One industry that is extremely vulnerable to security threats is healthcare. Cybercriminals seek to leverage personal health information (PHI) for malicious activity. Identity theft, payer fraud, and prescription drug theft are just a few examples. These cybercrimes cost the healthcare industry billions of dollars annually. 

Electronic health record (EHR) theft can be harder to detect than other cybercrimes, as PHI is not easily changed.  In fact, that's why a patient's health record is more valuable on the black market than a stolen bank account or credit card number. Especially concerning are attacks targeting pediatric patient records, because theft and fraudulent use of children's identities may go unnoticed for years. 

Ransomware attacks are particularly threatening for hospitals because criminals understand that blocking access to clinical systems demands immediate action. The cycle is often perpetuated when health systems pay the attackers in efforts to recover and protect PHI more quickly. These attacks are major emergencies that pose financial and health risks, and criminals count on creating that level of urgency to achieve their goal. 

The continuous flow of regulatory change and the increasing rate of mergers and acquisitions make staying up to date with security a growing challenge for healthcare. These industry drivers contribute to the declining margins that most health systems are facing, and this results in limited IT budgets for cybersecurity. In contrast, the banking industry typically spends around 12 to 15 percent of their annual budget on cybersecurity alone.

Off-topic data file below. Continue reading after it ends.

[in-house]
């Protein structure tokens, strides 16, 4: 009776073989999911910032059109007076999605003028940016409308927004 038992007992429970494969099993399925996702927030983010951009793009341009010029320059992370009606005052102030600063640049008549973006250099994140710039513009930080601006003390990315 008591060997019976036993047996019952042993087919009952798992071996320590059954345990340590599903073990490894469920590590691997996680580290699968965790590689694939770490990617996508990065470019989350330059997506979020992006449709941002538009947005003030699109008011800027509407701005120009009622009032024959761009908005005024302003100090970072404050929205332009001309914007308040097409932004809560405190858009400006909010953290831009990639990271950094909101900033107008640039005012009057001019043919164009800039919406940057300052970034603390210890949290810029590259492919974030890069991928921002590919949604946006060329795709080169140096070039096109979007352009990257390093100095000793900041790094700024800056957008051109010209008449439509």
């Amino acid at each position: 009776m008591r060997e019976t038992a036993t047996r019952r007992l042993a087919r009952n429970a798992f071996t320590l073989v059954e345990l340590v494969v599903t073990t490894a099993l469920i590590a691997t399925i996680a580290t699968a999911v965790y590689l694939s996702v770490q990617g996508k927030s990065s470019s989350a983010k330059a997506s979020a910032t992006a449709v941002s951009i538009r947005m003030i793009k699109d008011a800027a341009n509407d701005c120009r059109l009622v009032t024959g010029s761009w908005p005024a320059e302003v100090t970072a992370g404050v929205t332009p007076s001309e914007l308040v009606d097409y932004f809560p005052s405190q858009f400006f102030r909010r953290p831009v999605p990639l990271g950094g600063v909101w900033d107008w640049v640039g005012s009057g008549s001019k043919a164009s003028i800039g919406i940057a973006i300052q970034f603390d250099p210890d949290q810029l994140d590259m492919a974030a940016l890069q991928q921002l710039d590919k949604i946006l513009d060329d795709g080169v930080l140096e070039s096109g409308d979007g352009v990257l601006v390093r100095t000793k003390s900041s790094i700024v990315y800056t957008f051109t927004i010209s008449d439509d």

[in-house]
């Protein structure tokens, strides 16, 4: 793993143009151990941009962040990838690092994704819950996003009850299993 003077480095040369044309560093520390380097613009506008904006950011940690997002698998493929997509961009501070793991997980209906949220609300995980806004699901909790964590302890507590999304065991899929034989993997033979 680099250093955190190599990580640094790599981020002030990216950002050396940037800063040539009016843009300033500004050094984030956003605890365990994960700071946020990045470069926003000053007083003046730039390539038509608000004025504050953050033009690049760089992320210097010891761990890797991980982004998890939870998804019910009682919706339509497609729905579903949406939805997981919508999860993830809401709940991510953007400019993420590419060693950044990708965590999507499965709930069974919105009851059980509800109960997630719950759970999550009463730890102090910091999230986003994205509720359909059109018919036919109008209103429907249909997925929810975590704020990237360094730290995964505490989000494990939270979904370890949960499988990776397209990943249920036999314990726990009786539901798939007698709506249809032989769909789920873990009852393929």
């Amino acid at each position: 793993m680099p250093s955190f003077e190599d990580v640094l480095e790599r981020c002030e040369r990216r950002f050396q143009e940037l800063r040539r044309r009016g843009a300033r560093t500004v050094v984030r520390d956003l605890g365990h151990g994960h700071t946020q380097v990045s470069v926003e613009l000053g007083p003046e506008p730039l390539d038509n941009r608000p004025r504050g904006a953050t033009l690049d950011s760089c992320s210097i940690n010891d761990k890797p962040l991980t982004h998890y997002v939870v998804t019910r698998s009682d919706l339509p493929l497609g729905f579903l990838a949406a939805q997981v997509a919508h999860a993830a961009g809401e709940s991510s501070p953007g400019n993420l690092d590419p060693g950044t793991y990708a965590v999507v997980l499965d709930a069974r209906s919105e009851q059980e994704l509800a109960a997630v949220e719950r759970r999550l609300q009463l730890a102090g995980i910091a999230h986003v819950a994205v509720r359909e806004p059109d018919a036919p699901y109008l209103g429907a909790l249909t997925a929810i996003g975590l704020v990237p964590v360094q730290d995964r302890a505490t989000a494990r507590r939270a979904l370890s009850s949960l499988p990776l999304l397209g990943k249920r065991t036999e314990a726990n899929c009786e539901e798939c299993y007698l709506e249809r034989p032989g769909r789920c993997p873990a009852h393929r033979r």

So, how can we heal and better defend against healthcare cyber attacks?

There is a response.

There is no miracle solution. This challenge requires a layered strategy, consisting of technology upgrades, operational improvements, strong employee cyber hygiene and a rapid response program. Broad changes take time and commitment, so an immediate action to take is ensuring that the health system can quickly respond and recover. 

Establishing a solid backup, business continuity and disaster recovery program (BCDR) should be the first order of business for healthcare IT. When things go sideways, knowing exactly what to do and when to do it allows for faster response and more effective recovery from cyber-attacks. Being able to quickly restore mission critical systems renders a ransomware attack powerless, while rapidly restoring patient safety and care delivery.

In addition to having a well established BCDR program, healthcare networks would greatly benefit from network segmentation. Implementing a segmentation policy will help in reducing the scope and size of an event, like being infected with a virus or ransomware. Segmentation is a mature strategy, but it does take significant planning to properly implement.

Prevention is your first line of defense, but we all know that bad things can happen no matter how much one prepares. The ability to quickly mitigate the damage when an attack occurs should also be a top priority.  Investing in programs that ensure a rapid response and recovery is crucial to protecting healthcare against a cyber attack.

Let us help you understand the business decisions that should be made while you are thinking about a BCDR program.